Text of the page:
Recent years have seen a growing influence of corporations and private interests in new technologies. New technologies are being introduced into society without real assessment of what they are, how they work, who is funding them and what their impacts may be. These two principal concerns inspired the coming together of several different groups in Latin American to form TECLA in 2016.
TECLA’s full name (“Red de Evaluación Social de Tecnologías en América Latina”) means “network for the social evaluation of new technologies in Latin America.” The network brought together a range of individuals and groups across the continent to assess new and emerging technologies that may affect people and the environment.
The process leading up to the creation of TECLA began several years before 2016. Part of its background is related to the collaborations among the organizations and communities working against GMOs. In Mexico, a broad network of peasants and civil society organization converged with concerned scientists and agronomists in denouncing the impacts of transgenic corn; in Ecuador people formed a continental network on the continent against Transgenics (RALLT,Red por una América Latina Libre de Transgénicos) and in Paraguay and Argentina, glyphosate victims of soy monocultures met through their work to resist the threats to their health and environment in the movement of “Fumigated Communities.” These groups and other in Latin America were exploring the possibility of supporting each other’s efforts.
ETC Group in Latin America was often taking part of these collaborations. In this context, ETC group shared also information on other proposed techno-fixes beyond GMOs, which posed risks to society, such as nanotechnology, geoengineering and synthetic biology. This level of information-sharing was quite unique in Latin America; ETC Group began to free up information about new technologies that circulated mostly only among academics and industry, thus making it available for everyone to access and opening the ground for civil society and popular movements to start a broader discussion of the implications of emerging technologies.
Mature technology or techno-fix?
TECLA distinguishes between mature technologies, the development of which has involved participatory and ecological impact assessments over a period of years or even centuries, and the imposition by industries, with the collaboration or indifference of authorities of quick technical ‘fixes’ (often called techno-fixes) – an attempt to provide a “solution” to a perceived problem by the means of technical solutions alone, without a broad-based assessment of what additional problems they might cause.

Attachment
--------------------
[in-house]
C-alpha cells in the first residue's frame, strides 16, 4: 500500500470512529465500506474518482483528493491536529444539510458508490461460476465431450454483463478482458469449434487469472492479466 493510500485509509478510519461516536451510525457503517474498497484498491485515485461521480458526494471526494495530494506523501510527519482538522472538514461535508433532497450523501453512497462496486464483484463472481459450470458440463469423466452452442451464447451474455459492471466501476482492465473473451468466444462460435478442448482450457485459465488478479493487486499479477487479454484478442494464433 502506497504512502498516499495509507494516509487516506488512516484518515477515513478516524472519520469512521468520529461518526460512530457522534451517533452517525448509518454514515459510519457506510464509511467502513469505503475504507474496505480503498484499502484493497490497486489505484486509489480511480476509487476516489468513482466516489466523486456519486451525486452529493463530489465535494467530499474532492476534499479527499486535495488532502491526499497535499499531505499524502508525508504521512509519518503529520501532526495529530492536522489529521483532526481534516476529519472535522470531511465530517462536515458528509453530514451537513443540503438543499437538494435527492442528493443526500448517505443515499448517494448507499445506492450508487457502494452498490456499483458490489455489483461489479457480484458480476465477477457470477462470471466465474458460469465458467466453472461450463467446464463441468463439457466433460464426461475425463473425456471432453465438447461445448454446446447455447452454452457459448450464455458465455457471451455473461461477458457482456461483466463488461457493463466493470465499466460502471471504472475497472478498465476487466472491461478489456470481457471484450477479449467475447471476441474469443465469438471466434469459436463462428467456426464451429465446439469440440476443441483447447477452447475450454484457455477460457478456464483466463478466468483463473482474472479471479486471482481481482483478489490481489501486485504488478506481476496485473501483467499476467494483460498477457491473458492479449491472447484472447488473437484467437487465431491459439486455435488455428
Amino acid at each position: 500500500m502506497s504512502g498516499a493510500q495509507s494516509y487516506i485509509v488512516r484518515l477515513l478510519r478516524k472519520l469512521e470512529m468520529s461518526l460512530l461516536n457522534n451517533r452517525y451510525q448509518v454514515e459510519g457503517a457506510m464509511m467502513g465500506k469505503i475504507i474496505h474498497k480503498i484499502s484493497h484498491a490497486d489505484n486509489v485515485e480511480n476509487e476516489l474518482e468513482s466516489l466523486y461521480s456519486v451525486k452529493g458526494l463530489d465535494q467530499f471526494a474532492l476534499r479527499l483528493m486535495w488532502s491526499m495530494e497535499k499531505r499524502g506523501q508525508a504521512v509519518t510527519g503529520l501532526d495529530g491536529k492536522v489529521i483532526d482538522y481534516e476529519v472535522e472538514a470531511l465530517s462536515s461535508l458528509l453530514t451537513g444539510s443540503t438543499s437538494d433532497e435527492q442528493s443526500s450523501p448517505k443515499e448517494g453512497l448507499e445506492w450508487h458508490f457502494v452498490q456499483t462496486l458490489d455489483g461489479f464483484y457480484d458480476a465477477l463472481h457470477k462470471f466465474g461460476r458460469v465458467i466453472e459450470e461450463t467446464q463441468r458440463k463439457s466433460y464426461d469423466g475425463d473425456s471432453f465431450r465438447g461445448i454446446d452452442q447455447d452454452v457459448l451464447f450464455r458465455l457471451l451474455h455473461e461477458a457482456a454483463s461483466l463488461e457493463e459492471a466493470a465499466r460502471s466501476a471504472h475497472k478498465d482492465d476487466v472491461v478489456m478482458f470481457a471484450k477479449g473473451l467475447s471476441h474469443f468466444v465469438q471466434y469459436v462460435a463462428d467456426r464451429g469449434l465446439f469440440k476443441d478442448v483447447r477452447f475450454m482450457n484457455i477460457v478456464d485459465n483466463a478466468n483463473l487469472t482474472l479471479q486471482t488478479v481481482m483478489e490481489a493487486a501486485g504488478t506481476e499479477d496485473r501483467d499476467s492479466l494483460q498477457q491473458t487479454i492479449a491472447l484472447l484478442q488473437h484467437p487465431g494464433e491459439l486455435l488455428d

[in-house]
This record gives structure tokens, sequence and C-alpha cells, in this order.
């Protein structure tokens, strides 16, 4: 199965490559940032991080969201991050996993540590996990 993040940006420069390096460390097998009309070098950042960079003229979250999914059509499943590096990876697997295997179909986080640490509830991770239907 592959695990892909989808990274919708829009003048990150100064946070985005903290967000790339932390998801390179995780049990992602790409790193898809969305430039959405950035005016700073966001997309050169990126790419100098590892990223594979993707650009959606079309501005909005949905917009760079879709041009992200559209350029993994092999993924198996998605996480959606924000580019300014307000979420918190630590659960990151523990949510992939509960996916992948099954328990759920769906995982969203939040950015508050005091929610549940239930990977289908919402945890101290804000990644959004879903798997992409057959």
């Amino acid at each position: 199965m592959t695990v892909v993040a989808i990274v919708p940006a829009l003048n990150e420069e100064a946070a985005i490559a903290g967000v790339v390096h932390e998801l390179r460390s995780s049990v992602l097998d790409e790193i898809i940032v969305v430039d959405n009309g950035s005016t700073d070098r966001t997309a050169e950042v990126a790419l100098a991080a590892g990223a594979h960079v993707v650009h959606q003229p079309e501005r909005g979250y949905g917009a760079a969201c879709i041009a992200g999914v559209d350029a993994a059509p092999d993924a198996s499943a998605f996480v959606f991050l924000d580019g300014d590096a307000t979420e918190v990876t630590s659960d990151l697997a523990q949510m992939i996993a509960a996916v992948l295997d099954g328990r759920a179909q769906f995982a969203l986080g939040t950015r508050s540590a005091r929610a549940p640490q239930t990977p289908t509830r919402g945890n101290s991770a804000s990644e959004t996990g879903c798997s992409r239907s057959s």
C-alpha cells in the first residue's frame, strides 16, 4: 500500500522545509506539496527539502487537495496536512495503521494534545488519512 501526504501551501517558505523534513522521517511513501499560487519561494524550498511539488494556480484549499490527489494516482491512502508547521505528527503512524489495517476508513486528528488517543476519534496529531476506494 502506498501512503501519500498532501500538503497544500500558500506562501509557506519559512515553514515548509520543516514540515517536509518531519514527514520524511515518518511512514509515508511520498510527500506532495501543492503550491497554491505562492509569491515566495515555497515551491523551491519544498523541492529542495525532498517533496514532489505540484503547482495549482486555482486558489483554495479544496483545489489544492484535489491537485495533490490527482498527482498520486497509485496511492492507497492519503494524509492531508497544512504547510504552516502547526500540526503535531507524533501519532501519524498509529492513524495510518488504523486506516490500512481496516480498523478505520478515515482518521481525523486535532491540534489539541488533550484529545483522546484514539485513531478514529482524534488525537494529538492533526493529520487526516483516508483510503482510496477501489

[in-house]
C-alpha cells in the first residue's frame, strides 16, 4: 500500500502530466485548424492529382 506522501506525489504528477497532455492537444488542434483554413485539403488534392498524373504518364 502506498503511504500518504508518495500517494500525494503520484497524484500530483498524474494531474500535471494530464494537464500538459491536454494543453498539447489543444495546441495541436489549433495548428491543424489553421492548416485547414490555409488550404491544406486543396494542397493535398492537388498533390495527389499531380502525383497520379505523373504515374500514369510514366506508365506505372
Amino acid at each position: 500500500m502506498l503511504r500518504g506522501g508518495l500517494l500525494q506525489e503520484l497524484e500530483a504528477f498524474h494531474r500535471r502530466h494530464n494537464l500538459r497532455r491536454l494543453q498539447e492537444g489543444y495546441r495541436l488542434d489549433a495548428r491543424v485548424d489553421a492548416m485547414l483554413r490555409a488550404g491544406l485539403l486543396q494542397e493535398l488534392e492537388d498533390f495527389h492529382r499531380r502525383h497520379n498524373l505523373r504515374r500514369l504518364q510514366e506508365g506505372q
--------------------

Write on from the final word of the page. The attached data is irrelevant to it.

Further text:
Through their involvement in TECLA, participants began to raise broader, overarching questions about what was common to campaigns active in the Latin America region. These included:
- What did the campaigns against transgenics have in common with other campaigns, eg against agrochemicals, in defence of water, against pollution, etc?
- What united urban with rural struggles?
- What did surveillance technologies have to do with people getting cancers?
TECLA participants who had raised questions about particular technologies began to work towards an overall critique of techno-fixes.
Rather than responding urgently to specific issues in silos, groups came together to identify issues related to the range of potentially-disastrous technologies that were being imposed in the Latin American region as a whole.
In addition to identifying common ground between various struggles, the groups that came together to form TECLA identified a major problem with international governance around new technologies. In particular, they found that the precautionary principle – a legal principle requiring the exercise of precaution when scientific knowledge about a new technology is uncertain and where there exists a threat of exposure to harm by the public – was being increasingly eroded.
Even among technology debates at the global level, industry, corporations and the private sector were lobbying successfully for their favoured techno-fixes to be put at the centre of global discourses. The influence of these lobby groups led to changes in the language used around the precautionary principle. Rather than direct, unequivocal language advocating for caution to be used with technologies that may not be safe, corporations succeeded in their attempts to dilute language with the result that policies of precaution would be deleted or masked under the tricky consideration called “case-by-case” , which in practice allows industry to advance the deployment of unevaluated technologies.
Cognitive Justice and Popular Science
Over the last three decades academics and grassroots groups across Latin America have developed a powerful process of dialogue, which has a special a focus on the rights of popular movements, indigenous peoples, peasant and urban communities. Cognitive justice was at the heart of this approach. The concept is rooted in the fundamental principle that knowledge systems other than those arising from western epistemology, should be recognised and that they are extremely valuable. TECLA enabled therefore to establish dialogues on equal basis. Scientists could participate in the critical evaluation of technologies along with indigenous people, young people, popular urban movements and others whose expertise comes from their own knowledge systems and life experiences.